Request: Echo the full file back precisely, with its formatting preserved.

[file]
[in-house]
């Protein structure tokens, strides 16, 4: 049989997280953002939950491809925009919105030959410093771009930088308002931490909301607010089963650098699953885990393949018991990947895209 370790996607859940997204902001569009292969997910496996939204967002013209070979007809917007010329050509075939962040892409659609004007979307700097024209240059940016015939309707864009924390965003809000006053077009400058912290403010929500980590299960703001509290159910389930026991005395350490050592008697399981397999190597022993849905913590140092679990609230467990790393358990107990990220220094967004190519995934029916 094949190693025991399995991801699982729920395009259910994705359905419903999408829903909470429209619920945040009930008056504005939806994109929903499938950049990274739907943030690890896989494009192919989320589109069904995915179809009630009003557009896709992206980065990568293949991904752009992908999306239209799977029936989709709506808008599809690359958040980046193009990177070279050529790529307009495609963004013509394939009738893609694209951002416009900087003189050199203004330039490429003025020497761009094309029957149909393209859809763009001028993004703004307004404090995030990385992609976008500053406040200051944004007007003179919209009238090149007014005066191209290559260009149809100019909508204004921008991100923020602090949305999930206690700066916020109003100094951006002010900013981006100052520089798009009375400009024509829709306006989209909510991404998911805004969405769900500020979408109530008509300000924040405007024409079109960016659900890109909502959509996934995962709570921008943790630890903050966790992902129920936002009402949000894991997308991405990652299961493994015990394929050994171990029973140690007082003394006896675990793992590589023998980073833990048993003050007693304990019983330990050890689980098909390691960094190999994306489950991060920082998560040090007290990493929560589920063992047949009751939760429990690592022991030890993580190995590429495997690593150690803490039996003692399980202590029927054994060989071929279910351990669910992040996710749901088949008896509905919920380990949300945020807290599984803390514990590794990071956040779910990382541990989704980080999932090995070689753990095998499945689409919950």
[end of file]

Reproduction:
[in-house]
């Protein structure tokens, strides 16, 4: 049989997280953002939950491809925009919105030959410093771009930088308002931490909301607010089963650098699953885990393949018991990947895209 370790996607859940997204902001569009292969997910496996939204967002013209070979007809917007010329050509075939962040892409659609004007979307700097024209240059940016015939309707864009924390965003809000006053077009400058912290403010929500980590299960703001509290159910389930026991005395350490050592008697399981397999190597022993849905913590140092679990609230467990790393358990107990990220220094967004190519995934029916 094949190693025991399995991801699982729920395009259910994705359905419903999408829903909470429209619920945040009930008056504005939806994109929903499938950049990274739907943030690890896989494009192919989320589109069904995915179809009630009003557009896709992206980065990568293949991904752009992908999306239209799977029936989709709506808008599809690359958040980046193009990177070279050529790529307009495609963004013509394939009738893609694209951002416009900087003189050199203004330039490429003025020497761009094309029957149909393209859809763009001028993004703004307004404090995030990385992609976008500053406040200051944004007007003179919209009238090149007014005066191209290559260009149809100019909508204004921008991100923020602090949305999930206690700066916020109003100094951006002010900013981006100052520089798009009375400009024509829709306006989209909510991404998911805004969405769900500020979408109530008509300000924040405007024409079109960016659900890109909502959509996934995962709570921008943790630890903050966790992902129920936002009402949000894991997308991405990652299961493994015990394929050994171990029973140690007082003394006896675990793992590589023998980073833990048993003050007693304990019983330990050890689980098909390691960094190999994306489950991060920082998560040090007290990493929560589920063992047949009751939760429990690592022991030890993580190995590429495997690593150690803490039996003692399980202590029927054994060989071929279910351990669910992040996710749901088949008896509905919920380990949300945020807290599984803390514990590794990071956040779910990382541990989704980080999932090995070689753990095998499945689409919950």